We’ve had Equal Marriage, Now it’s Time for Equal Divorce

John Glenn, Tory MP for Salisbury and Wiltshire South, brought the Merchant Shipping (Homosexual Conduct) Bill before the House of Commons for its second reading. The bill consists of a solitary line: ‘Repeal sections 146(4) and 147(3) of the Criminal Justice and Public Order Act 1994.’ As well as being a refreshingly concise and bitingly forward piece of legislation; it is a noble one. Sections 146(4) and 147(3) of the Criminal Justice and Public Order Act 1994 allow for the lawful dismissal of a sailor on a merchant vessel for committing a homosexual act. Whilst recent equality legislation has basically disarmed these sections, John Glenn presents the Bill hoping to symbolically wipe these anti-gay anachronisms from the law books. It would seem that his fellow members agree, as the bill passed its second reading and is well on the way to the committee stages. With a bit of luck, it will soon be clearly and definitely legal for homosexual merchant sailors to be themselves on the open seas. Yo, ho, ho.

As far as I’m concerned, the state should have no connection to marriage, and should have no say on what consenting adults of any sex get up to in their bedrooms. I’d rather like to privatise marriage and sever the institution from the state entirely. At the end of the day, it doesn’t concern me, nor should it concern others, if two people find each other attractive and want a marriage. Who am I to judge? You do you, and I’ll do me. The state shouldn’t hold the monopoly on love. Shag on gents, shag on.

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Whist it may be my wildest degenerate dream to privatise marriage, I doubt it’ll happen any time soon; if ever. That being said, marriage liberalisation has already made massive progress. The 2010 Equal Marriage Act was a landmark for civil rights in the UK. It is the shining keystone of Cameron’s at best murky legacy, and reassured the LGBT community of Great Britain that they would have equality in law, and finally be able to tie the knot with their partners. It was certainly a departure from the regrettable days of Section 28. Whilst the act brought equality to marriage for the first time, there was an oversight. The definition of adultery remained the same.


Adultery is defined in British law as having consenting sexual intercourse with a member of the opposite sex, whilst in wedlock. This means that members of same-sex couples who cheat on their respective partners with a member of the same sex may well be guilty of infidelity, but not guilty of adultery. They would only be guilty if they had sexual intercourse with a member of the opposite sex. This inequality cuts both ways. If a member of a heterosexual married couple sleeps with a member of the same sex during wedlock, no adultery was committed. Adultery has not been considered a criminal act in the UK for quite some time, but it is considered a violation of marital vows. That means that it is grounds for a divorce, and quite rightly; but as you can see it isn’t all encompassing. This anomaly in the law means that it is near impossible for a gay man to divorce his husband on the grounds of adultery. The final inequality exists not in marriage or in merchant shipping, but in divorce.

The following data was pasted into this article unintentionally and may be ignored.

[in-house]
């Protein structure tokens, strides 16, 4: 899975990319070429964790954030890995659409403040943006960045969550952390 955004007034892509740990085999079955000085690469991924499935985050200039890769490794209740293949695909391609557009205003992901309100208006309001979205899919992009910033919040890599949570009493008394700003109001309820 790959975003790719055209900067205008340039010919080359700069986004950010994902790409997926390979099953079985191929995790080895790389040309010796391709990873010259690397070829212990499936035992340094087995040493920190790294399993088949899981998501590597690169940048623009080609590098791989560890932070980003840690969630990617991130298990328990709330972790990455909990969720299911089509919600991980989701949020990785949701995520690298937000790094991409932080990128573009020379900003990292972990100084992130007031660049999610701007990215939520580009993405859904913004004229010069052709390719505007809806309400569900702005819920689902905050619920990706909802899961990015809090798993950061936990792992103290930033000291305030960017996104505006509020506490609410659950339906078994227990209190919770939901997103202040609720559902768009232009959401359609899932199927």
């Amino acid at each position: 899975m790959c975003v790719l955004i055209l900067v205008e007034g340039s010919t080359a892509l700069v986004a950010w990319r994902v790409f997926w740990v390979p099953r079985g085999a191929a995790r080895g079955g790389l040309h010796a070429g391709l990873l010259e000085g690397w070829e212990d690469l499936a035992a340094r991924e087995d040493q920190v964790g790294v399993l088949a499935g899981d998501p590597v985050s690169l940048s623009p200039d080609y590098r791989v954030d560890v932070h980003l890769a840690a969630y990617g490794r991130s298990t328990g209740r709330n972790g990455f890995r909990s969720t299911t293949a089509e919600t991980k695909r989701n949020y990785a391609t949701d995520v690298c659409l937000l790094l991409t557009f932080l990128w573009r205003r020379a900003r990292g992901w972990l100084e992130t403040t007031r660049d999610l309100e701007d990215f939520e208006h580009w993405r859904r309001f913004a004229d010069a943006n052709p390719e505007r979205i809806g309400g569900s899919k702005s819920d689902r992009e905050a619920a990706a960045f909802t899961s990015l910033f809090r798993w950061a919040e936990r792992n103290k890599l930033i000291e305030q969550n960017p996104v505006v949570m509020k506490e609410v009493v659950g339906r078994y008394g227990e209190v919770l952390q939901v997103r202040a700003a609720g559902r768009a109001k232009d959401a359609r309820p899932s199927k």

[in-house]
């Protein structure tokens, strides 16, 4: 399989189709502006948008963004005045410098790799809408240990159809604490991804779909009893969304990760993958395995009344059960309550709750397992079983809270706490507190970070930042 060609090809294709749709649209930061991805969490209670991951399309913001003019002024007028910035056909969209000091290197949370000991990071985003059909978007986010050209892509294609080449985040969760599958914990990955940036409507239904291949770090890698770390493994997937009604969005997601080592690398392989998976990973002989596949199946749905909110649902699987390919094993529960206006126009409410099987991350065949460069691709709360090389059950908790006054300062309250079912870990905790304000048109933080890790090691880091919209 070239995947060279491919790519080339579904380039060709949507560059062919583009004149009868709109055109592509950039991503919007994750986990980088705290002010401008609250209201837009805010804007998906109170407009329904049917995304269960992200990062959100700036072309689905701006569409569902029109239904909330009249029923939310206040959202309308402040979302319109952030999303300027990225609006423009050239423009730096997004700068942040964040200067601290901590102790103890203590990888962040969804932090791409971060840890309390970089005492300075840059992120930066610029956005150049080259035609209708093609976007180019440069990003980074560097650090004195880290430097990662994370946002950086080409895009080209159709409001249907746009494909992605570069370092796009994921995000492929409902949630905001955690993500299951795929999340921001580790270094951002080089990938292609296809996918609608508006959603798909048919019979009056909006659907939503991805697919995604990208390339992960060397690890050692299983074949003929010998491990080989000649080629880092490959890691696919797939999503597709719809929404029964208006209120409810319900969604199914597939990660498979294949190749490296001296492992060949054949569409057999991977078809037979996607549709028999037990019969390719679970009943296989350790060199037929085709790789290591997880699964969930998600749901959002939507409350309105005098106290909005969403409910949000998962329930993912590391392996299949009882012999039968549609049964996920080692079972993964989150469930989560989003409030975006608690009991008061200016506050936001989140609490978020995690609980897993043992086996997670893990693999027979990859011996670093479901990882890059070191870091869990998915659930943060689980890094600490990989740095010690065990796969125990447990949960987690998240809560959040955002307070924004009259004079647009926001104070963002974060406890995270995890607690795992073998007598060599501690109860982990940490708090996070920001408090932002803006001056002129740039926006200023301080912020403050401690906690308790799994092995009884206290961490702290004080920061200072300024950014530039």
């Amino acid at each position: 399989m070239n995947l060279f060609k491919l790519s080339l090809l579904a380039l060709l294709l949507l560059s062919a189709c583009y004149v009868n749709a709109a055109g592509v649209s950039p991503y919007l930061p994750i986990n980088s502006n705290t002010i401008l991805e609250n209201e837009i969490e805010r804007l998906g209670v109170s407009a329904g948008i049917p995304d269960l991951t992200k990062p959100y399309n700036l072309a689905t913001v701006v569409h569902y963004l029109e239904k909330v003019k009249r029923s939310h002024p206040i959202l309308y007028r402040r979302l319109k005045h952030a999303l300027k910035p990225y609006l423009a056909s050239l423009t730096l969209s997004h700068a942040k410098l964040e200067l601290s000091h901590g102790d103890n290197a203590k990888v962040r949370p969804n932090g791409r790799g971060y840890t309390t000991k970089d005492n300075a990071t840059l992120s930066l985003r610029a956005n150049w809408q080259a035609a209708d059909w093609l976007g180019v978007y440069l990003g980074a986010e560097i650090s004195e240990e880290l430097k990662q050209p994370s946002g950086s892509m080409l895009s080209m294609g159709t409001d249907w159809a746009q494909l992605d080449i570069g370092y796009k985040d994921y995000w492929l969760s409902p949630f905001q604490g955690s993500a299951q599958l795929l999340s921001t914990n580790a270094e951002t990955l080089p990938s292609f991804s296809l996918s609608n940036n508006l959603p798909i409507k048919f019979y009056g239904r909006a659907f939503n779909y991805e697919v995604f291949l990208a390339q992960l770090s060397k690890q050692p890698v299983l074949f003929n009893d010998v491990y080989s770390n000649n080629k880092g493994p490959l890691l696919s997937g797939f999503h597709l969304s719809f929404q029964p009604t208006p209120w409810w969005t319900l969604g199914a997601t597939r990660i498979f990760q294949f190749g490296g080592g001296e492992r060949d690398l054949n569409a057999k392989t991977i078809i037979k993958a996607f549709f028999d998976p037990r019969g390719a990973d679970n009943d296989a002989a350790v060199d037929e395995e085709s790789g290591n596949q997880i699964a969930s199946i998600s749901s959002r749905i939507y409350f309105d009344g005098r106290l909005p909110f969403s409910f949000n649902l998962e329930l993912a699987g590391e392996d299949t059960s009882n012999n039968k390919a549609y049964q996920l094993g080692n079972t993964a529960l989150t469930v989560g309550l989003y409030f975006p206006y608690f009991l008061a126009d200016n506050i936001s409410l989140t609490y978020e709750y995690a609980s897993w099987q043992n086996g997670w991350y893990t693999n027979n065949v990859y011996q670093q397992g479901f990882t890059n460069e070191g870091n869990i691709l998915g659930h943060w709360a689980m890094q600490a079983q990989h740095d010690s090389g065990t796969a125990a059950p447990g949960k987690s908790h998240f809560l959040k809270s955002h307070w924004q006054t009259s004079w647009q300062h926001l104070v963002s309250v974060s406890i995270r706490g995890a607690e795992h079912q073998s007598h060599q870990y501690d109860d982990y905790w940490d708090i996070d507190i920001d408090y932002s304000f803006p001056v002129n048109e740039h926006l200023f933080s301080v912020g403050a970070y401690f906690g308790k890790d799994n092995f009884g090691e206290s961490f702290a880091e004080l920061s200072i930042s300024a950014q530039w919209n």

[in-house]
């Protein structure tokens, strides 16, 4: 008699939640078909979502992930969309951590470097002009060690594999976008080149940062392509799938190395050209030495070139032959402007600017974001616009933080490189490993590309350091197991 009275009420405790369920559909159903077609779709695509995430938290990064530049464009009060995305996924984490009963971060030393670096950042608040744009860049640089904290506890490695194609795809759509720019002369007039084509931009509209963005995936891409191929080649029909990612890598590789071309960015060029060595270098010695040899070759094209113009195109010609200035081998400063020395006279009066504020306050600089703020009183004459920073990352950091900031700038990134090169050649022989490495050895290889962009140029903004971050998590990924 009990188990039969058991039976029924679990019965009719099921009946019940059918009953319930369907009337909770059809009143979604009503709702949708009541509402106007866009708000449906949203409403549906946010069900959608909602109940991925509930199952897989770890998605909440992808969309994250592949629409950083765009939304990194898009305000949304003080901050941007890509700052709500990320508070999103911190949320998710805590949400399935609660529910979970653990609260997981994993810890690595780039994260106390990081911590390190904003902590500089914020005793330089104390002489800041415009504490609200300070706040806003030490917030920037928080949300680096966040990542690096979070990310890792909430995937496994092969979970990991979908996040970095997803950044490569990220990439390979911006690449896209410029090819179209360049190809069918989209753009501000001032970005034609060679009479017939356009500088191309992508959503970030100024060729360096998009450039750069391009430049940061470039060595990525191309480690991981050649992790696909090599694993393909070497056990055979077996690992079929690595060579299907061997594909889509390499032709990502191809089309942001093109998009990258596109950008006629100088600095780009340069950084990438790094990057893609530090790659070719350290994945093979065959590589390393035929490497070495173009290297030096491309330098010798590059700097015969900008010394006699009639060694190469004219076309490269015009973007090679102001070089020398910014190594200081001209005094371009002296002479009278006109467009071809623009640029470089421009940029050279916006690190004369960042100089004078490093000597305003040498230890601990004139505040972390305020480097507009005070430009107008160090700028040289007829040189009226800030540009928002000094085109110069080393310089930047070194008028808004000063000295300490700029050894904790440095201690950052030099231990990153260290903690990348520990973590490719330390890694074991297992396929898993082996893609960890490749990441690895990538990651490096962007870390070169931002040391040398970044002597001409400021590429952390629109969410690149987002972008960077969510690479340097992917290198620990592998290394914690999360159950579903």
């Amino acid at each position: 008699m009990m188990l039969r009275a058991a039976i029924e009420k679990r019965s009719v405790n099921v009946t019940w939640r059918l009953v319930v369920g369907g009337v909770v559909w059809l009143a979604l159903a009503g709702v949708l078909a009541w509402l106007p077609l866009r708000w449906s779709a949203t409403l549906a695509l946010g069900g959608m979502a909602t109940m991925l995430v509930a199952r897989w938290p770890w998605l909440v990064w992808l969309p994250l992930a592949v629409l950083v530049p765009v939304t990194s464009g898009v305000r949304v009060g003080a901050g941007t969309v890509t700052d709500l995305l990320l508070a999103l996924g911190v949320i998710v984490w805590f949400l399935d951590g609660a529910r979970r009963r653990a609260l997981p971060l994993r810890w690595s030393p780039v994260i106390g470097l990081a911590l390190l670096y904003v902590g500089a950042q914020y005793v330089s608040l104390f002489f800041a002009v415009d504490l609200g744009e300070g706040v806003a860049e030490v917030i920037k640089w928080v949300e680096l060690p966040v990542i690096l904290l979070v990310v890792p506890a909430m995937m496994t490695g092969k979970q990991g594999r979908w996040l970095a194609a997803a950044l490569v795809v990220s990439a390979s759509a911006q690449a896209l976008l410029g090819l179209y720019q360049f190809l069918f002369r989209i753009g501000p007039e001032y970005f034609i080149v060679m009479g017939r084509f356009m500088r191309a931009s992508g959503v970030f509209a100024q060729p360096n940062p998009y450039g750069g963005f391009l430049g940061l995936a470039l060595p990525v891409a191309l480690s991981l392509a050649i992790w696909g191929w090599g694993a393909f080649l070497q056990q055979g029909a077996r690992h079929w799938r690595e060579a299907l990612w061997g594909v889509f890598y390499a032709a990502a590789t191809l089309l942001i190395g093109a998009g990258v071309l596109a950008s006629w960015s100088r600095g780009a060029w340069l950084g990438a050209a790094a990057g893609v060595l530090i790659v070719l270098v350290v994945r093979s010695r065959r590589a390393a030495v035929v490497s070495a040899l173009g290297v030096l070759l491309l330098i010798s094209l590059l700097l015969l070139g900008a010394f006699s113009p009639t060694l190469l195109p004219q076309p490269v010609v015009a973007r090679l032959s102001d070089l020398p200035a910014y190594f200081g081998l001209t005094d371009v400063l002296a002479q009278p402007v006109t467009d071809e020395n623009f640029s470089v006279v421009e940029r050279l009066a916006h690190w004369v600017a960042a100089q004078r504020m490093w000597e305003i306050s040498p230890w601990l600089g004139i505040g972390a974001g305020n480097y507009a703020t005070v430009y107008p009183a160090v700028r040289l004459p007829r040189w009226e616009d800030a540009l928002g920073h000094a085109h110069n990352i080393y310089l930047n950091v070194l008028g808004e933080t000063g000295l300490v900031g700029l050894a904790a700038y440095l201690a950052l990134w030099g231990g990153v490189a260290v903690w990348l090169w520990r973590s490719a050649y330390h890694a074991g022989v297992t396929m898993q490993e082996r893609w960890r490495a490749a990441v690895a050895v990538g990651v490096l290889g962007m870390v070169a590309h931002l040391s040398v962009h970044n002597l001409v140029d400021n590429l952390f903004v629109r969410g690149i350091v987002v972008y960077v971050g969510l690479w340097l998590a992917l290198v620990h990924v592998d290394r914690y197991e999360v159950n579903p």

I’m sure I’m not alone in thinking that it goes without saying that it should still be considered adultery if your partner sleeps with anyone else, no matter their sex; it should still be fair grounds for divorce. The problem lies in the definition of adultery as ‘intercourse’, and not as ‘sexual conduct’. For adultery to be legitimate, it has to include a penis penetrating a vagina. Whilst a gay man may have penetrative sex with another man, it is not technically ‘sexual intercourse’, and therefore not equivalent to adultery. LGBT couples are trapped in a marriage if their partners cheat on them, can you imagine how heart-breaking that must be?

I hope that the government will soon realise the blaring anachronisms surrounding adultery divorce. Not only do homosexuals deserve to enjoy the same rights as heterosexuals in divorce, no one should be trapped in a marriage with an adulterous partner and not be able to escape, based entirely on the sex of the ‘third person’. We should carry on from the momentum of the 2010 Equal Marriage Act and finish the job. It’s time the UK took a sober look at the definition of adultery, and about time we extended the divorce franchise to homosexuals. After all, just as their love is the same as ours; it can fall apart just as well. We’ve had equal marriage, it’s time for equal divorce.







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